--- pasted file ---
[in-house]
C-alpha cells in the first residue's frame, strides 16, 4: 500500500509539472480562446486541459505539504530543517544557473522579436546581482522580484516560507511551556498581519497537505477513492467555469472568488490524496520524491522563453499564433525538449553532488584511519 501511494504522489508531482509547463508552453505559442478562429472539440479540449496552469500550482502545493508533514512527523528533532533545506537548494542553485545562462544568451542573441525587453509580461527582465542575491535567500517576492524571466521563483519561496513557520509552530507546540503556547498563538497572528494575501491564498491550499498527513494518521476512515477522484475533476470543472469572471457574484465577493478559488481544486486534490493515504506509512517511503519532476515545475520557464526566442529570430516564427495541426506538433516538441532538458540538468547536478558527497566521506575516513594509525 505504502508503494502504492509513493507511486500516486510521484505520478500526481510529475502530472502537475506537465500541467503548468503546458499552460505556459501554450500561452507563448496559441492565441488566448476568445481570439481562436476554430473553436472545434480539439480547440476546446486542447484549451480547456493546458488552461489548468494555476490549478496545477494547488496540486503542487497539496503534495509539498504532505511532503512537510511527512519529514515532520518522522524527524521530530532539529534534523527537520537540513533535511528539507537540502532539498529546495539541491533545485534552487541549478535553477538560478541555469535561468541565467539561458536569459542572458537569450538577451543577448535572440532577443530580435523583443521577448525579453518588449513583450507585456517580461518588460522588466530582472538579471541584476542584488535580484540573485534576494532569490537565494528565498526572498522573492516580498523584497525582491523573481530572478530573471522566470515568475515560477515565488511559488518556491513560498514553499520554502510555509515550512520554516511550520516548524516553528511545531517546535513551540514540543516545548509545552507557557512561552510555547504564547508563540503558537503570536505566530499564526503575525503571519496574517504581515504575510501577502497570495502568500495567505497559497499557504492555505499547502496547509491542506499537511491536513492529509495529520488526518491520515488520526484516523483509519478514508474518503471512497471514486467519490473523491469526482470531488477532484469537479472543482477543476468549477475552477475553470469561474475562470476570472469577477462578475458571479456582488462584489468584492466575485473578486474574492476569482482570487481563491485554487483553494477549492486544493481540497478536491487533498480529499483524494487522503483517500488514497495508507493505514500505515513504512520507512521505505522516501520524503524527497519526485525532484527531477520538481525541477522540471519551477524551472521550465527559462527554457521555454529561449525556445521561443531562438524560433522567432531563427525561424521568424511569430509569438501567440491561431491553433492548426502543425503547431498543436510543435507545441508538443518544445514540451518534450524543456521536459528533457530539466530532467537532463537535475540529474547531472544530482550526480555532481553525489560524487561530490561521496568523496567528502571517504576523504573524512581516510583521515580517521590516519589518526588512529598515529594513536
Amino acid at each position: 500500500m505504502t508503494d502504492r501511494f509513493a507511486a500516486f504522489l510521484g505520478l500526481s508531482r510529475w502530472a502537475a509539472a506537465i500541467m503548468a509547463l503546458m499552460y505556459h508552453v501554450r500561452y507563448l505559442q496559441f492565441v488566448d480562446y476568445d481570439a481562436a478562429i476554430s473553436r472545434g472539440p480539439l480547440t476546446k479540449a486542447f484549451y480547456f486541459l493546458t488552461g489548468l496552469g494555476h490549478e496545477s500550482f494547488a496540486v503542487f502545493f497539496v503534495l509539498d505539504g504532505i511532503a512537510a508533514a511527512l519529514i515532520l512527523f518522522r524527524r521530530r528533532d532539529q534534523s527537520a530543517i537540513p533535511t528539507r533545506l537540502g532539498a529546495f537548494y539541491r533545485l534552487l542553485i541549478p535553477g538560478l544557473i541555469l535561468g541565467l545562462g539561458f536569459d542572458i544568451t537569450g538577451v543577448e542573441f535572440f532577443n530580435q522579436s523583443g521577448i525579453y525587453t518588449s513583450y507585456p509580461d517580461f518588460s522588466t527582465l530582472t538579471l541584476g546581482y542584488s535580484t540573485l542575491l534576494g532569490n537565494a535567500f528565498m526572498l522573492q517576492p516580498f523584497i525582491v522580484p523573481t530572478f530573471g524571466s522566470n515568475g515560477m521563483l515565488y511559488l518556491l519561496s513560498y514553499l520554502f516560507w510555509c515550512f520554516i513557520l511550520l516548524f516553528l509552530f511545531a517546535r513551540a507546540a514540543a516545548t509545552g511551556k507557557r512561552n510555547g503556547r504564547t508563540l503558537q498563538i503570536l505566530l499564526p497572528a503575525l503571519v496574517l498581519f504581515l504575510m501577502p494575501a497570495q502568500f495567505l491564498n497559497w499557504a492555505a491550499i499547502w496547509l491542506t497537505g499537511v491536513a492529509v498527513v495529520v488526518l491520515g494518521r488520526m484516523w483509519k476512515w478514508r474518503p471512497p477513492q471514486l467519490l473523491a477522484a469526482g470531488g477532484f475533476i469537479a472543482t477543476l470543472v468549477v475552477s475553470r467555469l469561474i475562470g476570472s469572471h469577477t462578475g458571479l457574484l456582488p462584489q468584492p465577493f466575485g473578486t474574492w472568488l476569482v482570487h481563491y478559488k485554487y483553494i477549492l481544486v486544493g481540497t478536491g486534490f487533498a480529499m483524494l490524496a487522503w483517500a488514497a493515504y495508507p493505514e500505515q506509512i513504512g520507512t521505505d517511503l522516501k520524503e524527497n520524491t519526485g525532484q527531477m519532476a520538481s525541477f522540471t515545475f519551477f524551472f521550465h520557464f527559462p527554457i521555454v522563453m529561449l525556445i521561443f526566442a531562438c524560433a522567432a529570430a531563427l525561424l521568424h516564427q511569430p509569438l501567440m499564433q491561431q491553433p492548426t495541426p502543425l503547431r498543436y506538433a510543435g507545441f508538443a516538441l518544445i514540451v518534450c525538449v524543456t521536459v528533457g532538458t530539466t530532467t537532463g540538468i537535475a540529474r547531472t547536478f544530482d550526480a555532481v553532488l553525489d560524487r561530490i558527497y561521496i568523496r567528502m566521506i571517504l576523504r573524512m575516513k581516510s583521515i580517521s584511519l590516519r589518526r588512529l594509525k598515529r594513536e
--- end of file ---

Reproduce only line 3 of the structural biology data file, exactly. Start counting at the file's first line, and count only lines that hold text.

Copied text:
Amino acid at each position: 500500500m505504502t508503494d502504492r501511494f509513493a507511486a500516486f504522489l510521484g505520478l500526481s508531482r510529475w502530472a502537475a509539472a506537465i500541467m503548468a509547463l503546458m499552460y505556459h508552453v501554450r500561452y507563448l505559442q496559441f492565441v488566448d480562446y476568445d481570439a481562436a478562429i476554430s473553436r472545434g472539440p480539439l480547440t476546446k479540449a486542447f484549451y480547456f486541459l493546458t488552461g489548468l496552469g494555476h490549478e496545477s500550482f494547488a496540486v503542487f502545493f497539496v503534495l509539498d505539504g504532505i511532503a512537510a508533514a511527512l519529514i515532520l512527523f518522522r524527524r521530530r528533532d532539529q534534523s527537520a530543517i537540513p533535511t528539507r533545506l537540502g532539498a529546495f537548494y539541491r533545485l534552487l542553485i541549478p535553477g538560478l544557473i541555469l535561468g541565467l545562462g539561458f536569459d542572458i544568451t537569450g538577451v543577448e542573441f535572440f532577443n530580435q522579436s523583443g521577448i525579453y525587453t518588449s513583450y507585456p509580461d517580461f518588460s522588466t527582465l530582472t538579471l541584476g546581482y542584488s535580484t540573485l542575491l534576494g532569490n537565494a535567500f528565498m526572498l522573492q517576492p516580498f523584497i525582491v522580484p523573481t530572478f530573471g524571466s522566470n515568475g515560477m521563483l515565488y511559488l518556491l519561496s513560498y514553499l520554502f516560507w510555509c515550512f520554516i513557520l511550520l516548524f516553528l509552530f511545531a517546535r513551540a507546540a514540543a516545548t509545552g511551556k507557557r512561552n510555547g503556547r504564547t508563540l503558537q498563538i503570536l505566530l499564526p497572528a503575525l503571519v496574517l498581519f504581515l504575510m501577502p494575501a497570495q502568500f495567505l491564498n497559497w499557504a492555505a491550499i499547502w496547509l491542506t497537505g499537511v491536513a492529509v498527513v495529520v488526518l491520515g494518521r488520526m484516523w483509519k476512515w478514508r474518503p471512497p477513492q471514486l467519490l473523491a477522484a469526482g470531488g477532484f475533476i469537479a472543482t477543476l470543472v468549477v475552477s475553470r467555469l469561474i475562470g476570472s469572471h469577477t462578475g458571479l457574484l456582488p462584489q468584492p465577493f466575485g473578486t474574492w472568488l476569482v482570487h481563491y478559488k485554487y483553494i477549492l481544486v486544493g481540497t478536491g486534490f487533498a480529499m483524494l490524496a487522503w483517500a488514497a493515504y495508507p493505514e500505515q506509512i513504512g520507512t521505505d517511503l522516501k520524503e524527497n520524491t519526485g525532484q527531477m519532476a520538481s525541477f522540471t515545475f519551477f524551472f521550465h520557464f527559462p527554457i521555454v522563453m529561449l525556445i521561443f526566442a531562438c524560433a522567432a529570430a531563427l525561424l521568424h516564427q511569430p509569438l501567440m499564433q491561431q491553433p492548426t495541426p502543425l503547431r498543436y506538433a510543435g507545441f508538443a516538441l518544445i514540451v518534450c525538449v524543456t521536459v528533457g532538458t530539466t530532467t537532463g540538468i537535475a540529474r547531472t547536478f544530482d550526480a555532481v553532488l553525489d560524487r561530490i558527497y561521496i568523496r567528502m566521506i571517504l576523504r573524512m575516513k581516510s583521515i580517521s584511519l590516519r589518526r588512529l594509525k598515529r594513536e